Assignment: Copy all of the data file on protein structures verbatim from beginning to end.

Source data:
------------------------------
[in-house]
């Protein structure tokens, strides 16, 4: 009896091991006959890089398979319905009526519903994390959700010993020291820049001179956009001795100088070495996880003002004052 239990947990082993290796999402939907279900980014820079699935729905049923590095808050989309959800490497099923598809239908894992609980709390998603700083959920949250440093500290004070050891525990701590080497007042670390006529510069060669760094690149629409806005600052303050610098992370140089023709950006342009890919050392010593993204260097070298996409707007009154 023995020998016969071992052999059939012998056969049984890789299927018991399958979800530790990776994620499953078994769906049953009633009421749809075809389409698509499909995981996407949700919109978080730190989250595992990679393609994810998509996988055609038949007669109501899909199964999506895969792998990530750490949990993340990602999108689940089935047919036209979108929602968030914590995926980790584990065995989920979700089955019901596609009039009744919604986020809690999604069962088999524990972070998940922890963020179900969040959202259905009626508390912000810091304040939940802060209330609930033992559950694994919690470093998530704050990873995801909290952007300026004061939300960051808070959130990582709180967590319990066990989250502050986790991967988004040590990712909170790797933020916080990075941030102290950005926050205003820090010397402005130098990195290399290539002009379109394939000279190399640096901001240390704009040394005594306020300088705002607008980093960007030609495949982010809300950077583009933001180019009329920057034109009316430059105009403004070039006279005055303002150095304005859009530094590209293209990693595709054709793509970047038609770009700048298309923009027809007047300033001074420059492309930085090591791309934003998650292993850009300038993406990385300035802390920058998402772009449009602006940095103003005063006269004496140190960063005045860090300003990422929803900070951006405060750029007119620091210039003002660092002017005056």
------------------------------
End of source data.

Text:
[in-house]
């Protein structure tokens, strides 16, 4: 009896091991006959890089398979319905009526519903994390959700010993020291820049001179956009001795100088070495996880003002004052 239990947990082993290796999402939907279900980014820079699935729905049923590095808050989309959800490497099923598809239908894992609980709390998603700083959920949250440093500290004070050891525990701590080497007042670390006529510069060669760094690149629409806005600052303050610098992370140089023709950006342009890919050392010593993204260097070298996409707007009154 023995020998016969071992052999059939012998056969049984890789299927018991399958979800530790990776994620499953078994769906049953009633009421749809075809389409698509499909995981996407949700919109978080730190989250595992990679393609994810998509996988055609038949007669109501899909199964999506895969792998990530750490949990993340990602999108689940089935047919036209979108929602968030914590995926980790584990065995989920979700089955019901596609009039009744919604986020809690999604069962088999524990972070998940922890963020179900969040959202259905009626508390912000810091304040939940802060209330609930033992559950694994919690470093998530704050990873995801909290952007300026004061939300960051808070959130990582709180967590319990066990989250502050986790991967988004040590990712909170790797933020916080990075941030102290950005926050205003820090010397402005130098990195290399290539002009379109394939000279190399640096901001240390704009040394005594306020300088705002607008980093960007030609495949982010809300950077583009933001180019009329920057034109009316430059105009403004070039006279005055303002150095304005859009530094590209293209990693595709054709793509970047038609770009700048298309923009027809007047300033001074420059492309930085090591791309934003998650292993850009300038993406990385300035802390920058998402772009449009602006940095103003005063006269004496140190960063005045860090300003990422929803900070951006405060750029007119620091210039003002660092002017005056």